Sample 60025

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Lunar Petrographic Thin Section Set Study Guide


Cross-polarized-light photo

Figure 40. Cross-polarized-light photo of cataclastic anorthosite 60025. Note the “kink banding” of the polysynthetic twinning in the shocked plagioclase.

Lunar sample 60025 is a cataclastic anorthosite from Apollo 16. In detail, this sample is found to be a densely lithified mixture of pieces of plagioclase-rich rock from a related sequence of lunar anorthosites (Ryder 1982). It is 98 percent plagioclase and only about 2 percent pyroxene (fig. 40). Small “clumps” of mafic minerals are in the hand specimen, but these are not represented in the thin sections. The composition of this rock is given in table 6. The age of this rock is 4440 million years.

Olivine - Trace olivine Fo65-67 is found with low-Ca pyroxene in “mafic clumps.”

Pyroxene - Small subhedral grains of augite and orthopyroxene are found in the fine-grained matrix. Some pigeonite grains are exsolved. The pyroxenes exhibit a wide miscibility gap on the pyroxene quadrilateral (fig. 41) indicative of equilibration at relatively low temperature. There is a rather wide range of pyroxene composition En5O-75.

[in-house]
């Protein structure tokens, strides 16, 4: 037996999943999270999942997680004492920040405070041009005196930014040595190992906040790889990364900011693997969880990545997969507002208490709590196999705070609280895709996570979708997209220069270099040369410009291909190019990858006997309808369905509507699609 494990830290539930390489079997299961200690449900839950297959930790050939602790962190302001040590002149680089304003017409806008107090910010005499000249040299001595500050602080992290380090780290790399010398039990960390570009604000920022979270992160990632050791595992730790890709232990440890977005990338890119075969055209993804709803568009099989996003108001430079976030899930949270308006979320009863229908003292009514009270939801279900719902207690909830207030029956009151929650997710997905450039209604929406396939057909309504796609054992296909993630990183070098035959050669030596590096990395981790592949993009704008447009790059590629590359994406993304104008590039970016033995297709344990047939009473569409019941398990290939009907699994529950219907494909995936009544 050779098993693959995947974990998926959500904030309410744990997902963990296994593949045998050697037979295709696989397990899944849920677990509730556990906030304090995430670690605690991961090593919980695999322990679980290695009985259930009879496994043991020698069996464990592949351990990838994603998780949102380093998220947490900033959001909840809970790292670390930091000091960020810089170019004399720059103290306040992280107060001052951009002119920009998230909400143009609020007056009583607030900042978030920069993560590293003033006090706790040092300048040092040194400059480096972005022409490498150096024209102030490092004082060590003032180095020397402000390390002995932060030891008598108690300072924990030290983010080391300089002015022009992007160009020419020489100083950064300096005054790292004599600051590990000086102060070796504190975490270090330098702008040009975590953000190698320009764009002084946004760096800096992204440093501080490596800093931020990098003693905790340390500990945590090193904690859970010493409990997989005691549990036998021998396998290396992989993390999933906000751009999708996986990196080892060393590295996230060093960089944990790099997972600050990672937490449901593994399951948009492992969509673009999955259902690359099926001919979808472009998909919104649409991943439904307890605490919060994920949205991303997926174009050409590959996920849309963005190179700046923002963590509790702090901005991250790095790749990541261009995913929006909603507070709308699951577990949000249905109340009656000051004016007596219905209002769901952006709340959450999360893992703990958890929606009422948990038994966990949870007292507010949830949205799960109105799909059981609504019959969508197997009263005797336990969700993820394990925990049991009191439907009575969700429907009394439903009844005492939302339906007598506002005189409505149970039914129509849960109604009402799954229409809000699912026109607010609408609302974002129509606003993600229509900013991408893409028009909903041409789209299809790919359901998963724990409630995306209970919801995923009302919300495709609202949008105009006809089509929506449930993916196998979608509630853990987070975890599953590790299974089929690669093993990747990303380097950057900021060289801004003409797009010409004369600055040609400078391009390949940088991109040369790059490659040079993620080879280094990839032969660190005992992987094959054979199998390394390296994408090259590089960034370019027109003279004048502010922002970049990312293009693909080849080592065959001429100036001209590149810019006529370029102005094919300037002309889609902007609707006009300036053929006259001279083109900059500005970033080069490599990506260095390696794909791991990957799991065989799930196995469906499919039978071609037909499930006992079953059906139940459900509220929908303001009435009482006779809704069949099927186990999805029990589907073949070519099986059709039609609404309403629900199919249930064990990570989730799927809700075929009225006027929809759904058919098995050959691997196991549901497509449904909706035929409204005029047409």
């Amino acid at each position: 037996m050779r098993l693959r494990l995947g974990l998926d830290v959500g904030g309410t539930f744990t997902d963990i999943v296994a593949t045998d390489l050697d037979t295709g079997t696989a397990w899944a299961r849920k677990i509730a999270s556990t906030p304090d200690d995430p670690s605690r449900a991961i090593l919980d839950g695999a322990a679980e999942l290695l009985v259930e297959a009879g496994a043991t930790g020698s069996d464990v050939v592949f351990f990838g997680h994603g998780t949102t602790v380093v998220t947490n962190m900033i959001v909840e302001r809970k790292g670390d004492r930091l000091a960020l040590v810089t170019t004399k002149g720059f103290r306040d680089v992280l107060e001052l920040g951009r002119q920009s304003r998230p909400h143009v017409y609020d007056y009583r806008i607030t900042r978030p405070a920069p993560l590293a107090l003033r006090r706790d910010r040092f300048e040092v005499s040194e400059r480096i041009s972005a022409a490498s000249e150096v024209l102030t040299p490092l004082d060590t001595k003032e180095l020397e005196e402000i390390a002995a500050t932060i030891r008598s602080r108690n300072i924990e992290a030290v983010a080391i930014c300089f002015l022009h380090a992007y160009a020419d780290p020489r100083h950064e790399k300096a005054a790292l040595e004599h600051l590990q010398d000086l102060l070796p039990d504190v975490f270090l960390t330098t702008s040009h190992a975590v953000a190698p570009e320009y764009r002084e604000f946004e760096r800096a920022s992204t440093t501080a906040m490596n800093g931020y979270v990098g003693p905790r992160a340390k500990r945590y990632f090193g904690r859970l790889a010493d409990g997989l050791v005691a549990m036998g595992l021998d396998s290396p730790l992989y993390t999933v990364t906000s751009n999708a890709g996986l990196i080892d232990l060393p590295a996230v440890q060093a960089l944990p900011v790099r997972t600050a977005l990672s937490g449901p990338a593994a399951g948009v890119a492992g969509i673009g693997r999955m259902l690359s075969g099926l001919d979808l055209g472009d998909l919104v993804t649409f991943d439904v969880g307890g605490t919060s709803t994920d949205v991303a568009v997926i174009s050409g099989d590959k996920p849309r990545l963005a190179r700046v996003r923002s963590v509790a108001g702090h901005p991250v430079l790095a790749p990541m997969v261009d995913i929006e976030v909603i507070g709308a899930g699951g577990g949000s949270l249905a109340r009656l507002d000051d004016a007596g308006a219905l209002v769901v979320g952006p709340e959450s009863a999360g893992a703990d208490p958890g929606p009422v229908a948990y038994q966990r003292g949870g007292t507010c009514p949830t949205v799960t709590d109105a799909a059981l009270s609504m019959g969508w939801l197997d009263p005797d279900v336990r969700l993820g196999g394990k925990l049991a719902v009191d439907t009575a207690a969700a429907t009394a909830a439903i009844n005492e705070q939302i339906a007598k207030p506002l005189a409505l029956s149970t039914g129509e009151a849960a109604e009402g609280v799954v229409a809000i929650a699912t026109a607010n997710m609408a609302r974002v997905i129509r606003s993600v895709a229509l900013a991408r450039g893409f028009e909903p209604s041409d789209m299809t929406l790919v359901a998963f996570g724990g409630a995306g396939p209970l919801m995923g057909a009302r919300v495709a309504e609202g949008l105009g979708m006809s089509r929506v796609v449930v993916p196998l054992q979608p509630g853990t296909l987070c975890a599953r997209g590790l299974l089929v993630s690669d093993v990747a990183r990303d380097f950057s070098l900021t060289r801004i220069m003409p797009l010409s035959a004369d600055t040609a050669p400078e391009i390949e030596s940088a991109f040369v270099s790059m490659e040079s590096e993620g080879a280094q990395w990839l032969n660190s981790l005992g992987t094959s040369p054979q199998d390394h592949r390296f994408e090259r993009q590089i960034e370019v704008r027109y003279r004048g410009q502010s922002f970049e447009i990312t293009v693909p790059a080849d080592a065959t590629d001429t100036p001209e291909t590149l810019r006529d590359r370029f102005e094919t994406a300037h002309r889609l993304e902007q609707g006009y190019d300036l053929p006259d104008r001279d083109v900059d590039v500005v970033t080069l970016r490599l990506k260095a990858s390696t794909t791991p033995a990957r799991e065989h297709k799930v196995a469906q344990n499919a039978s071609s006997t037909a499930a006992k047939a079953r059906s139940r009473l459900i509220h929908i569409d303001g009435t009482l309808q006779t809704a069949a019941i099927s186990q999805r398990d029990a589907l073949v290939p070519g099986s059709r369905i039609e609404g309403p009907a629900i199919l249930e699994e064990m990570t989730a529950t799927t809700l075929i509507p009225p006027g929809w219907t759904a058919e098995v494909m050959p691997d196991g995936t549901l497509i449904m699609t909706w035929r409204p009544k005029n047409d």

Composition of pyroxene in cataclastic anorthosite 60025

Figure 41. Composition of pyroxene in cataclastic anorthosite 60025. This is a rather wide range for pyroxene in a plutonic rock and indicates that sample 60025 has formed from a series of related anorthosites.

Plagioclase - Large plagioclase crystals have been fractured and crushed. Some of the crystals show polysynthetic twinning. Twin lamellae are often bent or offset by fractures and/or strain induced by shock. The plagioclase in this rock is An95-97.

Opaques - Minute crystals of ilmenite, metallic Fe, and troilite have been found as inclusions within plagioclase. Chromite has been reported in the “mafic clumps”.

Petrogenesis - The monomineralic nature of this rock requires a cumulate origin. Actually, the range in pyroxene composition requires that it be a mechanical mixture of a series of related anorthosites (Ryder 1982). The relatively Fe-rich nature of trace mafic minerals is typical of lunar anorthosites and has led to the term ferroan anorthosite.